Hope Gardens needs to reap some cash


In the wooded foothills of the San Fernando Valley, Jasani Espy found a peaceful sanctuary in which to recover from years of homelessness and abuse.

On Saturday, she and her four children moved into an apartment of their own.

They are among dozens of families helped by Hope Gardens Family Center, a transitional housing facility for women and children surrounded by lush trees and flowerbeds, a burbling stream and a koi pond.

“It gave me time to heal,” said the 25-year-old South L.A. native as she filled cardboard boxes with clothes and rolls of toilet paper last week. “It helped me get back on the right track.”

Advocates see Hope Gardens as a model of how to decentralize services for the homeless, which they say is key to improving conditions in downtown’s skid row. But three years after opening, Hope Gardens faces the possibility of having to close its doors unless operators can raise $2.8 million by June 30, the end of the fiscal year.

“These last few years have been devastating,” said Andy Bales, chief executive of Union Rescue Mission, which runs the center.

Demand for Union Rescue Mission’s services, which include a downtown shelter, has increased 45% in the last two years, Bales said. Yet donations are down 21% from last year.

Hope Gardens’ operating costs are roughly $4 million a year. In addition, the center must make payments on an $8-million mortgage. By late May, however, only $468,000 had been raised for next year’s budget. Bales issued an emergency appeal, which has generated close to $2 million in donations.

With just days left to close the gap, Bales said the loss of Hope Gardens would be devastating for the 34 mothers, 71 children and 23 elderly women who have found refuge there.

Espy was on the edge of despair when she walked into Union Rescue Mission’s downtown shelter a year and a half ago. Five months pregnant, she had just spent the night squeezed into a car with three children under 5 and a husband who beat her so hard he once shattered her nose.

When her husband abandoned her at the shelter, Bales suggested that she and the children move to Hope Gardens. Espy couldn’t believe the difference.

On skid row, they were surrounded by drugs, alcohol, violence and filth. When she walked the children to school, she said, “I would tell them to hold on to the stroller and keep their heads down.”

At Hope Gardens, “You really get to do things you would never be able to do downtown, like pull out a blanket and have a picnic with the kids on the grass,” she said. “You get to experience how beautiful life is.”

The family was assigned a freshly painted two-room apartment in a Craftsman-inspired block. She attended classes on domestic violence, parenting and financial management. When she was ready, the staff helped her file for divorce and apply for Section 8 housing.

“I’m going to miss this place,” she said. “Without them, I would probably be six feet under from my husband abusing me.”

A survey conducted last year by the Los Angeles Homeless Services Authority found that family members made up about 5,000 of the more than 42,000 homeless people in Los Angeles County. But service providers say the number is much higher.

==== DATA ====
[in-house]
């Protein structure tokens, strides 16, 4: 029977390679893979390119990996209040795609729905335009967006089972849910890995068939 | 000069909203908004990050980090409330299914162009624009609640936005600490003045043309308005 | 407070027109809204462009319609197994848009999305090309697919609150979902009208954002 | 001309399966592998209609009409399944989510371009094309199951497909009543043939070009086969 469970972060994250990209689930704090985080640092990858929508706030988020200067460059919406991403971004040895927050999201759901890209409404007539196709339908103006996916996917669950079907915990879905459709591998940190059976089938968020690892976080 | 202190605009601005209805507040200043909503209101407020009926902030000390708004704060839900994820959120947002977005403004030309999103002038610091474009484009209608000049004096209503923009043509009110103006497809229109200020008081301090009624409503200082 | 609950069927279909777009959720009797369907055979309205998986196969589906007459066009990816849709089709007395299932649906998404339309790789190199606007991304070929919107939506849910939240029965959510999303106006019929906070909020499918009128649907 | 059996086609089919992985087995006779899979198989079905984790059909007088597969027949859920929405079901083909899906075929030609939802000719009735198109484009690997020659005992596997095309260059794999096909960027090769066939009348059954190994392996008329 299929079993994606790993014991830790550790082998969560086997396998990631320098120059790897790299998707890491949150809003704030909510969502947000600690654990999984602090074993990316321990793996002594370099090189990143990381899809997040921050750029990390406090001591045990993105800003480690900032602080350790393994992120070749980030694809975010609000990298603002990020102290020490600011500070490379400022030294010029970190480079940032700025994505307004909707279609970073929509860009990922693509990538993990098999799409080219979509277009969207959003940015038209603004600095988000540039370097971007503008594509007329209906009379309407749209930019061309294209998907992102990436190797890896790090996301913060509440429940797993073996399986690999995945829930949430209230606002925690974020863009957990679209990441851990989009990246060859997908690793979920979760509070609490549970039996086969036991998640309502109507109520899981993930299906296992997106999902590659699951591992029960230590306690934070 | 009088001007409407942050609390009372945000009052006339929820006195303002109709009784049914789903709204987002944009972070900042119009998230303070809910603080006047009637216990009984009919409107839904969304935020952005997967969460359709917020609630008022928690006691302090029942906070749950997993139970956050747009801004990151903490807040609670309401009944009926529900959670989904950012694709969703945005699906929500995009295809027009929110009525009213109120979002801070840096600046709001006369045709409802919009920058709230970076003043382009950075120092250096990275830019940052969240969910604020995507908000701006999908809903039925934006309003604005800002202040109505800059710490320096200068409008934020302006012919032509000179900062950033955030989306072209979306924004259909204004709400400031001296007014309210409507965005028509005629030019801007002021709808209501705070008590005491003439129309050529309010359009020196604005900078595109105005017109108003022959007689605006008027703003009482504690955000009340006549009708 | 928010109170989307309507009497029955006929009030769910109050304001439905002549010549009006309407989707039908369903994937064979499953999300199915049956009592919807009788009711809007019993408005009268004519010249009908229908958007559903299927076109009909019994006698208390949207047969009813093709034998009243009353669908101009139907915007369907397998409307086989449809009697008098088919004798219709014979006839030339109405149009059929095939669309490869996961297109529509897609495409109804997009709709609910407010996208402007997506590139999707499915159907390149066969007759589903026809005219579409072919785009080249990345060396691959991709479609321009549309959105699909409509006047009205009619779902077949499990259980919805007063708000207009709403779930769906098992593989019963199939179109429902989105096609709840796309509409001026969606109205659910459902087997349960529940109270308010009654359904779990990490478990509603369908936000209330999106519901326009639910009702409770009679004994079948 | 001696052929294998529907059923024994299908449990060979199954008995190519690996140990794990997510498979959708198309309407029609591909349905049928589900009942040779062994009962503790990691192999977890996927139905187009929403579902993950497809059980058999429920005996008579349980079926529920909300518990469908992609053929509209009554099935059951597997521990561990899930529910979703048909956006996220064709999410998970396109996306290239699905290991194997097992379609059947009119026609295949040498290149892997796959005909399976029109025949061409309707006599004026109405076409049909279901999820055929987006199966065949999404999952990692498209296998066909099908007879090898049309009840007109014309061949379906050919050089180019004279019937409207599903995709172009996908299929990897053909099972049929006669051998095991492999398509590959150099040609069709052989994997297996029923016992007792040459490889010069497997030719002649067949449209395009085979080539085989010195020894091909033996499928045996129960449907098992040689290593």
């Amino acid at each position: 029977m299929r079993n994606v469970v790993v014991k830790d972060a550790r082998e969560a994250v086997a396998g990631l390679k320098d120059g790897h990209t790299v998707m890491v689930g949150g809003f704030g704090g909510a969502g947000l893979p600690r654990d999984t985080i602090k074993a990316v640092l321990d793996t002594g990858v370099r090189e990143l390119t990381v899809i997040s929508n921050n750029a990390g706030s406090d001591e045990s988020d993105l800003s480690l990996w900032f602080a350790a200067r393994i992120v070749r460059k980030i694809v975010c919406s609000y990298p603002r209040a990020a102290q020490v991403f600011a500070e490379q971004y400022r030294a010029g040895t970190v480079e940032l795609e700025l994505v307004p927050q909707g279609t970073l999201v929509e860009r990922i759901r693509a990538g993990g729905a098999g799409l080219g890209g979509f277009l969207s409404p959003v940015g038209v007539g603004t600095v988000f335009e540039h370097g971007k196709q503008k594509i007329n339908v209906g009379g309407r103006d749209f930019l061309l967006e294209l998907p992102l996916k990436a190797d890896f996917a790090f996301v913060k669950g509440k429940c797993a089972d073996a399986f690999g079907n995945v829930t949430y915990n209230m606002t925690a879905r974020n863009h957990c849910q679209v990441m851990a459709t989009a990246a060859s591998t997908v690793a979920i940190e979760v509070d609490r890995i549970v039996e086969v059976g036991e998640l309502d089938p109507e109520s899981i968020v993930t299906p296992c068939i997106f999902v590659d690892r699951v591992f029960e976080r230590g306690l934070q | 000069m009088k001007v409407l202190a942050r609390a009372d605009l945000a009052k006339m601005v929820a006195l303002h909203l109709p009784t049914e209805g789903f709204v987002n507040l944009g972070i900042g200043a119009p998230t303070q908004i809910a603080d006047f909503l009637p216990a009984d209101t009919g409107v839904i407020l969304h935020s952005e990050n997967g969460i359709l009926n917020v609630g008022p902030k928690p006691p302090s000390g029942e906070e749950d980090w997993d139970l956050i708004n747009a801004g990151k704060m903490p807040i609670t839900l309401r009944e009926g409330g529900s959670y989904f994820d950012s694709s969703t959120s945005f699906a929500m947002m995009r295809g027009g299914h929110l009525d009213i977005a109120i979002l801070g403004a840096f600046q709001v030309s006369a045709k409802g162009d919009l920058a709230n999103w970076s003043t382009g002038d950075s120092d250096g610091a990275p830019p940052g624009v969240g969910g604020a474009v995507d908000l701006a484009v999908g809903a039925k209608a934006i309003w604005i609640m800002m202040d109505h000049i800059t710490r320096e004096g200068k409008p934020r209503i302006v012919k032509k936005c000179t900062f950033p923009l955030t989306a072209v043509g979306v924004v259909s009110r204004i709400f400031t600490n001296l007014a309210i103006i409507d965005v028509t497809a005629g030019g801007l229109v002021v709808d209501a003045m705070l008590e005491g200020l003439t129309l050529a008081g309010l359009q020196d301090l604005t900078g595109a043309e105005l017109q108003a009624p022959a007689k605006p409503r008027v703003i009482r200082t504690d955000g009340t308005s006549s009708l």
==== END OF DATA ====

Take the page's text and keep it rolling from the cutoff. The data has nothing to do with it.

For Kasha Tepezano, 36, from Oxnard, Hope Gardens has been a place to bond with her boys, 6 and 5, after years of drug abuse and a stint in jail.

“I didn’t even know them, really,” she said on the way to a school show.

But she said staff members were on hand when she needed support. With their help, she said, she has remained sober for more than two years.

Union Rescue Mission bought the 77-acre property, a former retirement community outside Sylmar, in late 2005. The project generated fierce opposition from residents of Kagel Canyon, about a mile away, and other communities. They complained that it would heighten the risk of fire; attract crime and drugs; and lower property values.

It took 21 months, 34 neighborhood meetings — or “beatings,” as Bales calls them — and more than $1 million in legal fees and interest costs before Union Rescue Mission obtained a permit for the facility.

“That’s one reason we just can’t see giving up,” Bales said.

When the center opened in June 2007, its staff hoped to transfer about 225 women and children from skid row in phases. But fundraising did not increase sufficiently to support both facilities, Bales said.

Joan Hephzibah, 41, has no idea what she will do if the center closes. Unlike Hope Gardens, most women’s shelters won’t take teenage boys, so she would have to send her 16-year-old son to a men’s facility.

A mother of six, she moved to the U.S. from Britain with an abusive ex-husband. He abandoned them when she was pregnant with her youngest boy, now 3. For more than a year, they stayed in motels and the homes of church families.

The frequent moves disrupted the children’s schooling. But at Hope Gardens, she said, they have the stability and structure to excel. She is learning to make jewelry to support the family.

“It’s a blessing to be here,” she said.

Bales said Union Rescue Mission is developing a plan to make the center financially viable. All employees have already accepted two 5% pay cuts, and eight were laid off, he said. The organization is also appealing for long-term support from the Los Angeles County, which pays for security, counseling and other services at the site.

“We really need a dozen Hope Gardens,” Bales said. “We certainly don’t need to close one down.”